A/Prof Zurynski: I think involving policy makers and managers from the get-go and making sure that we are addressing policy issues that they are concerned about is important, and keeping them in the loop along the way. Its not just a matter of implementing, evaluating and then feeding information back and hoping that something will happen. You need to do quite a bit of work, and that takes time, and it takes engagement and building of trust between sectors. Having that conversation at the very beginning and having a shared vision and accepting the results that come out of these things and acting on them is really what is needed.
Prof Karnon: Having the pathway to decision making from the start is what we have found to be important. You finish, you publish, and you move on and there is no link into the decision-making process. I think in the future my philosophy will be only to get involved in local economic evaluations where there is that link to a decision-making process in the local health service.
Do you think that decision making processes need to change somewhat?
Prof Karnon: Yes. Working with SALHN, one of the areas that they have asked us to look at is their process for assessing business cases. This financial year they have received almost 140 business cases, and a significant portion of those will be requesting additional resources for new services and technologies. They have requested help in terms of how economic evaluation can be used to improve the quality of business cases that are being submitted but also to inform how decisions are made on the bases of those business cases.
What is an ’embedded’ researcher/economist/evaluation-ist? How is this different to an employed researcher/economist or evaluator?
A/ Prof Zurynski: It is someone who is part of the team and is involved with the team, who is actually making decisions and developing solutions. They are not just an employee who does the evaluation, they are actually embedded with the decision makers and with the people delivering the improvements.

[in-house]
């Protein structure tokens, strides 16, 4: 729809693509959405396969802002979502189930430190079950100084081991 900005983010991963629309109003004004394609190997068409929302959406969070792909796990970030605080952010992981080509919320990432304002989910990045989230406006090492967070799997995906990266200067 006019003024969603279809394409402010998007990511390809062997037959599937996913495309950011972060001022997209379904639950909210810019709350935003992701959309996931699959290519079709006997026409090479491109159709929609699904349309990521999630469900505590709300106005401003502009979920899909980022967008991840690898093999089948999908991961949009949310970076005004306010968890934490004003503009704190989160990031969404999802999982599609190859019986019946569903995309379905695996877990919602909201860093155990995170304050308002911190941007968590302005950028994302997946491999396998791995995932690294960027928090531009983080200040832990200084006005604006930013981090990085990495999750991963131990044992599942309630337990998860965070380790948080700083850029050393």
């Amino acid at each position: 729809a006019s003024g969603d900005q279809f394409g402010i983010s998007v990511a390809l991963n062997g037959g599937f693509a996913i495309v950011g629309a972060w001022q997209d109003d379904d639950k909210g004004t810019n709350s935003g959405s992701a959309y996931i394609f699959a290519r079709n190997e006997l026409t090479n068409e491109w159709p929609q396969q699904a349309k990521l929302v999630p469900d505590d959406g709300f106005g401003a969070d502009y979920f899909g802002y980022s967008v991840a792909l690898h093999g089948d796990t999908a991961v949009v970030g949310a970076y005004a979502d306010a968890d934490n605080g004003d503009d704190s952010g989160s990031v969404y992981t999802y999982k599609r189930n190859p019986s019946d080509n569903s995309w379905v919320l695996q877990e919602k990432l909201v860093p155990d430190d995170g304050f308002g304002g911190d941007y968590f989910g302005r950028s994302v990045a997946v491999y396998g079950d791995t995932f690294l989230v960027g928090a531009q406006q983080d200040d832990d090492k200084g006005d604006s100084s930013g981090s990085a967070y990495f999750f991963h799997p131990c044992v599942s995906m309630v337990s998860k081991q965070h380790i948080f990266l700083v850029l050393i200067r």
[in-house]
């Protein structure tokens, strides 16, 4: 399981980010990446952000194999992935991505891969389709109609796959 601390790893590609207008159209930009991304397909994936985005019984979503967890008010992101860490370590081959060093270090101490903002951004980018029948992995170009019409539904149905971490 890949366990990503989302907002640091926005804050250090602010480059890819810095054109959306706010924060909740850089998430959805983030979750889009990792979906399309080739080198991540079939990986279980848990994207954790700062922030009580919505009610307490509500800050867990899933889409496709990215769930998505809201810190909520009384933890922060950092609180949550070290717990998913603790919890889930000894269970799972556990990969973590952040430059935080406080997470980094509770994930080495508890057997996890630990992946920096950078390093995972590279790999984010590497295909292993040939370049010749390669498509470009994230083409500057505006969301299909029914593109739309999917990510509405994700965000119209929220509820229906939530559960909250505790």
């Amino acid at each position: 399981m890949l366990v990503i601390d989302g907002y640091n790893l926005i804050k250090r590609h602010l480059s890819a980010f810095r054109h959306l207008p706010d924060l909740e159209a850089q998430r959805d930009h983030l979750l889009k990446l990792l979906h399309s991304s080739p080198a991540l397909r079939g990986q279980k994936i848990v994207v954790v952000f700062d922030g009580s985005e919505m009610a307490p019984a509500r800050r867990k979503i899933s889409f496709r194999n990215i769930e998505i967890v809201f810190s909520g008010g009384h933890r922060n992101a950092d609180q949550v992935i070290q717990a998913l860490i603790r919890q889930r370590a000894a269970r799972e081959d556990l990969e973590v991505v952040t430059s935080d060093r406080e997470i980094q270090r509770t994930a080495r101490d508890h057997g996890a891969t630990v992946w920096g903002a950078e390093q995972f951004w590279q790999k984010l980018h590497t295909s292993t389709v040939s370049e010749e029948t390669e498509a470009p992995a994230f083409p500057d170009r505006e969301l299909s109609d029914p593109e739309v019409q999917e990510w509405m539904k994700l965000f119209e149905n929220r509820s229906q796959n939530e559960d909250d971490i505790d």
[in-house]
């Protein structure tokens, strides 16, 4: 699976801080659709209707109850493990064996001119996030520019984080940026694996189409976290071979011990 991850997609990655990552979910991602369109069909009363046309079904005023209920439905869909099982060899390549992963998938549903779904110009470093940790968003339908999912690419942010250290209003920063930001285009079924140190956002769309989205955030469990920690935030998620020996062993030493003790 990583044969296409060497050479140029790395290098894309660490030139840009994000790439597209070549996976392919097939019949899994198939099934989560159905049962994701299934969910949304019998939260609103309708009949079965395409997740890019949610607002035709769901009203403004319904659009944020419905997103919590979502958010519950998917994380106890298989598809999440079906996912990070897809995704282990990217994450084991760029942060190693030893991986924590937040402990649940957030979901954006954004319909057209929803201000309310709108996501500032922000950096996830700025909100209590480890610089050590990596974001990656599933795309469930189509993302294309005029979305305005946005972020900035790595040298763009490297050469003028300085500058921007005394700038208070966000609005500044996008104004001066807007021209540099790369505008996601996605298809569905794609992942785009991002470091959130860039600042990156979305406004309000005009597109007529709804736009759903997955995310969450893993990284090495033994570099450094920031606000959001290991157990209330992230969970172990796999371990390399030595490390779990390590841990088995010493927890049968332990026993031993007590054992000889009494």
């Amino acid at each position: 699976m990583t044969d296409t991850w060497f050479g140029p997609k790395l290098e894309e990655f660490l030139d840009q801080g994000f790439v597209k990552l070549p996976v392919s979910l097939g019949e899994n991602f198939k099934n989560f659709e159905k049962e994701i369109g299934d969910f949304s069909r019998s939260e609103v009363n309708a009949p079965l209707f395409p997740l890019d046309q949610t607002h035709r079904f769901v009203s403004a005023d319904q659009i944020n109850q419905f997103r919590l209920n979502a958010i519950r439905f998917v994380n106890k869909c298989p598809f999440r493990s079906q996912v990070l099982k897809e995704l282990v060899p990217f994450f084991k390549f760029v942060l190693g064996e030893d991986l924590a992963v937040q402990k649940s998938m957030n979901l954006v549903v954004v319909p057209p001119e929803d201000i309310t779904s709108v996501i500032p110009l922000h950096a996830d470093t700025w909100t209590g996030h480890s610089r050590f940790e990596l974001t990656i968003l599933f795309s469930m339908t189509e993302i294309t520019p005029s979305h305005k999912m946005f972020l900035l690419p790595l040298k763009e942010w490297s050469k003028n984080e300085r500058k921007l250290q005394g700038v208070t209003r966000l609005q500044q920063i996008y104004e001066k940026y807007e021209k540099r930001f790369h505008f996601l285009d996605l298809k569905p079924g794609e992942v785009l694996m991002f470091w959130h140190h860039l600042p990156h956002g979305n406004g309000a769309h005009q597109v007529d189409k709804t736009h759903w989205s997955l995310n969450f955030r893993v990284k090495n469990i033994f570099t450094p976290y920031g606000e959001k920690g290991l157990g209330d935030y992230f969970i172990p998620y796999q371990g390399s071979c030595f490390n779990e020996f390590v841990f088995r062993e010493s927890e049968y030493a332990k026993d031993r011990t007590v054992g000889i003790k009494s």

Prof Karnon: I’d just build on that to say that from my perspective they are the link between academia and the health service. You’ve got someone who is working with the health service, but they’ve got a whole bunch of resources they can draw on- in this case at Flinders- but it could be any university.
[In reference to Professor Karnon’s presentation]: Was there any assessment of unplanned representations in Case Study 3?
Prof Karnon: We did look at unplanned representations and subsequent inpatient admissions and found no difference between equivalent patients who were seen by the physios or the ED physicians.
You both work in a complex environment; Jon, your background is mostly health economics whereas Yvonne, yours is mostly implementation science and integrated care. How do we learn from each other, i.e., how does economics learn from implementation science, how does implementation science learn from economics?
A/Prof Zurynski: There is no doubt that we need to work a lot closer together, I think we bring complementary skills to the evaluation and implementation space, and we are doing that through the PCHSS to some extent. We are trying to develop those collaborations and actually looking at interventions from multiple points of view.
Prof Karnon: I think researchers and individuals that experience implementation are key people to inform the process of interpreting published evidence in the local context. They have insights into the intervention, and know what are likely to be the issues in terms of implementing this evaluation in the local context, which is a key input to any economic evaluation.